All That’s Left to Say (Hardcover)
July/August 2023 Kids Indie Next List
“Struggling to move on after her cousin’s opioid overdose death, Hannah transfers to an elite private school to uncover the truth. You’d Be Home Now meets One of Us Is Lying in this poignant examination of grief, addiction, and friendship.”
— Chris Schmidt, Main Street Books (MO), St. Charles, MO
A poignant and powerful story of a grieving girl willing to risk everything, perfect for fans of Robin Benway and Jandy Nelson.
On prom night, Hannah MacLaren sits in the headmaster's office in her fanciest dress, soaked to the bone. She is in huge trouble after pulling the fire alarm right as the prom queen was about to be crowned. But Hannah had her reasons . . .
One year ago, her cousin Sophie, who was also her best friend and the person she loved most in the world, died of an overdose. Drowning in grief, Hannah became obsessed with one question: Who gave Sophie those pills? Who is refusing to give her family the closure they deserve?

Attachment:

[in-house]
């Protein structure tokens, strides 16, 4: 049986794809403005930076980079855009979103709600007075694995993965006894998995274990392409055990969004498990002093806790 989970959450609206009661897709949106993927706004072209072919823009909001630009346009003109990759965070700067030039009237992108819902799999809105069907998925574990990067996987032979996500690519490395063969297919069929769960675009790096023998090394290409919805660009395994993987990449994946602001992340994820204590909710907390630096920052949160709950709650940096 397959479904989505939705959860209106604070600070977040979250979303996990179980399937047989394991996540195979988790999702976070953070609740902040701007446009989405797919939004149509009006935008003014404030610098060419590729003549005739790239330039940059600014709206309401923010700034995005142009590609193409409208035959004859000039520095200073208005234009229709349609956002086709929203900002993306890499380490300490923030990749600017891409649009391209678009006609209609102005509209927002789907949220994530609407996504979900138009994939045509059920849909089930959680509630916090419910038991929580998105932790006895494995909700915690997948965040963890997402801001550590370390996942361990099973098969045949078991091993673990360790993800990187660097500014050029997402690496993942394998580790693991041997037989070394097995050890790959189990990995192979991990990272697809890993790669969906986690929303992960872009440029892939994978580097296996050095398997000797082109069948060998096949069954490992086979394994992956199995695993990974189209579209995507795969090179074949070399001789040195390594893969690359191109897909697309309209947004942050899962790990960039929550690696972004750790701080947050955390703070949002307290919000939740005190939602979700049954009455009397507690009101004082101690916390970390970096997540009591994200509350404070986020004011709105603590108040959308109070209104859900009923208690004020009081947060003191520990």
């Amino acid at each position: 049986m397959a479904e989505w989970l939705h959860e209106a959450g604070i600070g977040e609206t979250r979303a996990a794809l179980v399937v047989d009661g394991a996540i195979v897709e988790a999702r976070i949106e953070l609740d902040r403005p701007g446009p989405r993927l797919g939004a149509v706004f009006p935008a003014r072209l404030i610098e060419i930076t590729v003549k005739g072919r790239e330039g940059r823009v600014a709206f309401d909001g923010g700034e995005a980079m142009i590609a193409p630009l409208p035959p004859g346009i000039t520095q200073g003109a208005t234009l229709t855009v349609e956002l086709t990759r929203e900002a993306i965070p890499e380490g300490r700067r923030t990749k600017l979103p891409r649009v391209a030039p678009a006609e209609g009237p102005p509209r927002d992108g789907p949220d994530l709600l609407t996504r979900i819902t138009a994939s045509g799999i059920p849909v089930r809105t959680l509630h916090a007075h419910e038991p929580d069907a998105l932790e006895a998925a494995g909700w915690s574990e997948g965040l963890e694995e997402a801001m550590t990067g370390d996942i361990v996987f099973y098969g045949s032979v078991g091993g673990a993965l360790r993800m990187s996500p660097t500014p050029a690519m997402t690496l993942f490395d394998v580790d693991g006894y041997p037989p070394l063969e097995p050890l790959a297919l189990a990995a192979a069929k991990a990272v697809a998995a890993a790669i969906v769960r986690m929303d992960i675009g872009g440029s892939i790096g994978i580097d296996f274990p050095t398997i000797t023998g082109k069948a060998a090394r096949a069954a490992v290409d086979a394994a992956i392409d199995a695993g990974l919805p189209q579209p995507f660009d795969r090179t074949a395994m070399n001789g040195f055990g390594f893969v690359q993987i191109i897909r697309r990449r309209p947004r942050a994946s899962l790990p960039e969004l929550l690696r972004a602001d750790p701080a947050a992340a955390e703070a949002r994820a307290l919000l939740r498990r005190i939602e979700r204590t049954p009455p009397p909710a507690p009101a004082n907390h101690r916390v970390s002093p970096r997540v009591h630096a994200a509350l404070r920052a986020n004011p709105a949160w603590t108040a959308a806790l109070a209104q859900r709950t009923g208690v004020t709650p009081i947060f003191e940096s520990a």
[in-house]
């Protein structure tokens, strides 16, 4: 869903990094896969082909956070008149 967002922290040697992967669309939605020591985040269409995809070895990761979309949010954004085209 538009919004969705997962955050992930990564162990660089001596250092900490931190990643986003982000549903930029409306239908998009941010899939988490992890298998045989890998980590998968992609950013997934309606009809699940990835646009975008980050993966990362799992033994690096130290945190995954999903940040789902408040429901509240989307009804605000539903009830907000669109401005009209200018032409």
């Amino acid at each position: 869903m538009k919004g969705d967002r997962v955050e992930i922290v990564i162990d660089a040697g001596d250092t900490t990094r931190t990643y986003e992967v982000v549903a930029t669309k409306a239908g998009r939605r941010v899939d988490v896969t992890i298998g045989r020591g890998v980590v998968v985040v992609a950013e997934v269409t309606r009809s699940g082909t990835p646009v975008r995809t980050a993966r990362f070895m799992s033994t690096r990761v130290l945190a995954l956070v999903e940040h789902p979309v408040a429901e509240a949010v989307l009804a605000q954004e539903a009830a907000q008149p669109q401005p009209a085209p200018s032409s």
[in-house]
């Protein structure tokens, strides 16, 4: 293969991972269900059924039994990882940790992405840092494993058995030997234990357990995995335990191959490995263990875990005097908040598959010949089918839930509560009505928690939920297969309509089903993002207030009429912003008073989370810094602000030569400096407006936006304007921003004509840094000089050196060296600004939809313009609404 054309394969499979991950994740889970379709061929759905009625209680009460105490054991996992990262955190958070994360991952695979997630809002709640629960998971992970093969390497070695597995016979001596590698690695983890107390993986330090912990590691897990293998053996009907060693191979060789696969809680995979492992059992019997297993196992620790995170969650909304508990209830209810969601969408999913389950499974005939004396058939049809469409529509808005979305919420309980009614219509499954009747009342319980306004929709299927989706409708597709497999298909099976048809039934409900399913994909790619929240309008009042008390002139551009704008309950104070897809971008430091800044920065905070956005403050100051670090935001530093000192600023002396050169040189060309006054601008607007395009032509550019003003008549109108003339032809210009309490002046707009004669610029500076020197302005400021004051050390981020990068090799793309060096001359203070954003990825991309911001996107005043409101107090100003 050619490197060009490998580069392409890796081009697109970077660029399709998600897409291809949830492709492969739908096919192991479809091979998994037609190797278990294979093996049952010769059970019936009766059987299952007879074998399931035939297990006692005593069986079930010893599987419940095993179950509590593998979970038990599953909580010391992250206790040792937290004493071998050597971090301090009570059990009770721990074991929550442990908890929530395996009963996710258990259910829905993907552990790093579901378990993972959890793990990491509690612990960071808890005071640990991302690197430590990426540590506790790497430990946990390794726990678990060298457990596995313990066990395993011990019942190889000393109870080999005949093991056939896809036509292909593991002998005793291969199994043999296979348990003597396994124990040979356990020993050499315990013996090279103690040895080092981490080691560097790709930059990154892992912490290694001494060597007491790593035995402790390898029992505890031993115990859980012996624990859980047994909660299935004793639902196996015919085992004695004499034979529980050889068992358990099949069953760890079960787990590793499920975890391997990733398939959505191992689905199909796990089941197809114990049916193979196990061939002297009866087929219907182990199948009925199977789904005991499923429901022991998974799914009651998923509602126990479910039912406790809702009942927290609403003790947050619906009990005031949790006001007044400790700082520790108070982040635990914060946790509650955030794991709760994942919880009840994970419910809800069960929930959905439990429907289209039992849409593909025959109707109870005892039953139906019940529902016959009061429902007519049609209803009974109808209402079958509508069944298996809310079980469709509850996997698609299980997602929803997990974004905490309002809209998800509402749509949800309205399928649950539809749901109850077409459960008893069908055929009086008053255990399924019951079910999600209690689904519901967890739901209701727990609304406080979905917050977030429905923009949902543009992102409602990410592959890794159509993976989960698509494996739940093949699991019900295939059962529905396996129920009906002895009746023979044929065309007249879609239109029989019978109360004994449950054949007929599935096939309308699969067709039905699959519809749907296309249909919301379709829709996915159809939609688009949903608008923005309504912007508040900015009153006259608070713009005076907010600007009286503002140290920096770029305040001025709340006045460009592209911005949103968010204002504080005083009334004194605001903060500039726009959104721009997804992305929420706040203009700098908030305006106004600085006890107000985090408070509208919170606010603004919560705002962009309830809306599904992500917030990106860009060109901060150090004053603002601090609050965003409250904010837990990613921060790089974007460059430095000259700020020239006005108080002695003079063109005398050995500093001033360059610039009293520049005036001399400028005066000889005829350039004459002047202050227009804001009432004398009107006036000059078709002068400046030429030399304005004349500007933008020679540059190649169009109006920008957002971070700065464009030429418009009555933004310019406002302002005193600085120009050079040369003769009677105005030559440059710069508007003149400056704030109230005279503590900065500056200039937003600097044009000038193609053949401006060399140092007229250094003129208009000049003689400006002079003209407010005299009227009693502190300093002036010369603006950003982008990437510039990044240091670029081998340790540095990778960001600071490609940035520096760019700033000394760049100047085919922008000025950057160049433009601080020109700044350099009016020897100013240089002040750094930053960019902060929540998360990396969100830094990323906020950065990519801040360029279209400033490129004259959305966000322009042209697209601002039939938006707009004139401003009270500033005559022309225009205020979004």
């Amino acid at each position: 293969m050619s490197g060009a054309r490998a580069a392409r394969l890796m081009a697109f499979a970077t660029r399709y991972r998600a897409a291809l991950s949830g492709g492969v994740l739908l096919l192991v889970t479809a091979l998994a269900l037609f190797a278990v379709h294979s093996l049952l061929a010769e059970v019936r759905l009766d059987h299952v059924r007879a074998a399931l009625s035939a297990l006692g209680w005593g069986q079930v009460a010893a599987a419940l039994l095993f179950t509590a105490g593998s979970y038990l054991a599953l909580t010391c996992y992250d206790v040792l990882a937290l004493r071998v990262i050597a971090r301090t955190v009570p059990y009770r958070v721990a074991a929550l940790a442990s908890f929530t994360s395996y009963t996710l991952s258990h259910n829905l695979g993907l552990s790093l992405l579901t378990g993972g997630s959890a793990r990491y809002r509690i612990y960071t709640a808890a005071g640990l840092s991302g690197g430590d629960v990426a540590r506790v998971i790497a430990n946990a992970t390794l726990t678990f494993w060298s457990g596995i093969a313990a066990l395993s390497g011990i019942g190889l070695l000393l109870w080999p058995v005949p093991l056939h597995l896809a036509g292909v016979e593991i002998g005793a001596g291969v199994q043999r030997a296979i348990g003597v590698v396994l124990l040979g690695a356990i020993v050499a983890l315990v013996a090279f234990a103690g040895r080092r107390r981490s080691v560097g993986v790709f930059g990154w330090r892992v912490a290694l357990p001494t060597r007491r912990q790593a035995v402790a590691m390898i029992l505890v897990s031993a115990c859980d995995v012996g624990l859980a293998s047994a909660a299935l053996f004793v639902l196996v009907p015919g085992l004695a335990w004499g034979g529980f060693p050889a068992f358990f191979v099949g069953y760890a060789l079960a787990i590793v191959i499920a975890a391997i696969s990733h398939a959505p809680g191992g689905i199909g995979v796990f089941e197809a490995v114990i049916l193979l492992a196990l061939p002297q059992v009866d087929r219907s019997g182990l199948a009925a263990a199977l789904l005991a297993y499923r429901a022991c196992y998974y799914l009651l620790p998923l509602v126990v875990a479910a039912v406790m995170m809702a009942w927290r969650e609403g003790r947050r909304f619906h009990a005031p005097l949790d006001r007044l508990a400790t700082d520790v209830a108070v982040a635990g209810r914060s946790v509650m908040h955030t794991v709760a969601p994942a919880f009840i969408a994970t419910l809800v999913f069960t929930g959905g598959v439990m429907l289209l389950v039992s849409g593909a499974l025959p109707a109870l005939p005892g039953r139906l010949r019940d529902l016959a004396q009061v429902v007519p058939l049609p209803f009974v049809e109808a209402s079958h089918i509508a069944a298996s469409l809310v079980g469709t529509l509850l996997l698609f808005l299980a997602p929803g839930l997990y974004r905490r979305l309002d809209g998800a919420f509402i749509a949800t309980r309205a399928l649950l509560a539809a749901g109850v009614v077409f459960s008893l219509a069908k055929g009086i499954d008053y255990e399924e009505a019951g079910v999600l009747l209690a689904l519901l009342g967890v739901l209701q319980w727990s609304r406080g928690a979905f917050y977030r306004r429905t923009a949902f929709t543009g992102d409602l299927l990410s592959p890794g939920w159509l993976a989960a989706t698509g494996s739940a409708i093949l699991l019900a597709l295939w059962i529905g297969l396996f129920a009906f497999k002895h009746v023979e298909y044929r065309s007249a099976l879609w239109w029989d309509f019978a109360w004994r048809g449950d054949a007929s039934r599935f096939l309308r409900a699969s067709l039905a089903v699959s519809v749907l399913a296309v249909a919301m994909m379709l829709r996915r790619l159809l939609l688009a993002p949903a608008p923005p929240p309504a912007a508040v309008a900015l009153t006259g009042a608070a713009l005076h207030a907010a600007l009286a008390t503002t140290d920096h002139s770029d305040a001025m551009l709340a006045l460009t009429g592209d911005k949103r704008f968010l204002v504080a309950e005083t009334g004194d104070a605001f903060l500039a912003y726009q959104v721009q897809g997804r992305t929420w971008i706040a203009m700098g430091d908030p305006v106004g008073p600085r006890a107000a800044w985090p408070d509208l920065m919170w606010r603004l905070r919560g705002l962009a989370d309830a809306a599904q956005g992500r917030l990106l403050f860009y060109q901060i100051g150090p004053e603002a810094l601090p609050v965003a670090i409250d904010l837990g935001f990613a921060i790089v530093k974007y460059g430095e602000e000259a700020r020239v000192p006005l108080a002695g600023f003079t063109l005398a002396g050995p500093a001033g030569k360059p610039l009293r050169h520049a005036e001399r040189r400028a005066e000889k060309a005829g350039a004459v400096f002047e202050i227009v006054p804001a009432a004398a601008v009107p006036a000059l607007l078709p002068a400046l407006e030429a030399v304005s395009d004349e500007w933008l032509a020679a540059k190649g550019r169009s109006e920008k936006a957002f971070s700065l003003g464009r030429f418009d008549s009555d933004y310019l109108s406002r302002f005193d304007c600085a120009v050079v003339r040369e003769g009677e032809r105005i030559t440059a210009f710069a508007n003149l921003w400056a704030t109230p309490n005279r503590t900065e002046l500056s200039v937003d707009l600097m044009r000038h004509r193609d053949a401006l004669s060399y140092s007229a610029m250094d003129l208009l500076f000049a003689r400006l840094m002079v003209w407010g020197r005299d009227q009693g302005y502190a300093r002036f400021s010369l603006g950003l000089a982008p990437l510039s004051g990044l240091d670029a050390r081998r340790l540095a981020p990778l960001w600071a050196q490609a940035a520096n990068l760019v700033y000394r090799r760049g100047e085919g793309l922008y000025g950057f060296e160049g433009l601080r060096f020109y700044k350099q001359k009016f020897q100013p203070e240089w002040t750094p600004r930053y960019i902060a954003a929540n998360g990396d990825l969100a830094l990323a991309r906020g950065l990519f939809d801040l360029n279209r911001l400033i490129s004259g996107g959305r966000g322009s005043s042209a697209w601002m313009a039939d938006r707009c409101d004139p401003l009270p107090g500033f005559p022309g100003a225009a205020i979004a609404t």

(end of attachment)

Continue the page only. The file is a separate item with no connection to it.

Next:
Then she concocted a plan: enroll at her cousin's fancy private school with a new look and a mouthful of lies, and finally uncover the truth.
But Hannah didn't expect all the lines to blur. She didn't expect Sophie's friends to be so complicated. She didn't expect to fall for her longtime enemy. Now, she must choose to either let herself really mourn Sophie and move on, or see her search through to its explosive end--even if it means destroying herself.
About the Author
Emery Lord is the author of Open Road Summer, The Start of Me and You, and When We Collided. She lives in a pink row house in Cincinnati, with a husband, two rescue dogs, and a closet full of impractical shoes.
“A tender, unsensational examination of what it means to love, to lose, and to live.” —Booklist, starred review
“This compelling read also offers an unexpectedly poignant picture of grief and the impact of secret addiction on those left behind. . . . Hand this novel to anyone who likes their heroines smart, their romantic leads supportive, and their plotlines insightfully substantive.” —BCCB
“An engrossing, thoughtful depiction of a tragedy.” —Kirkus Reviews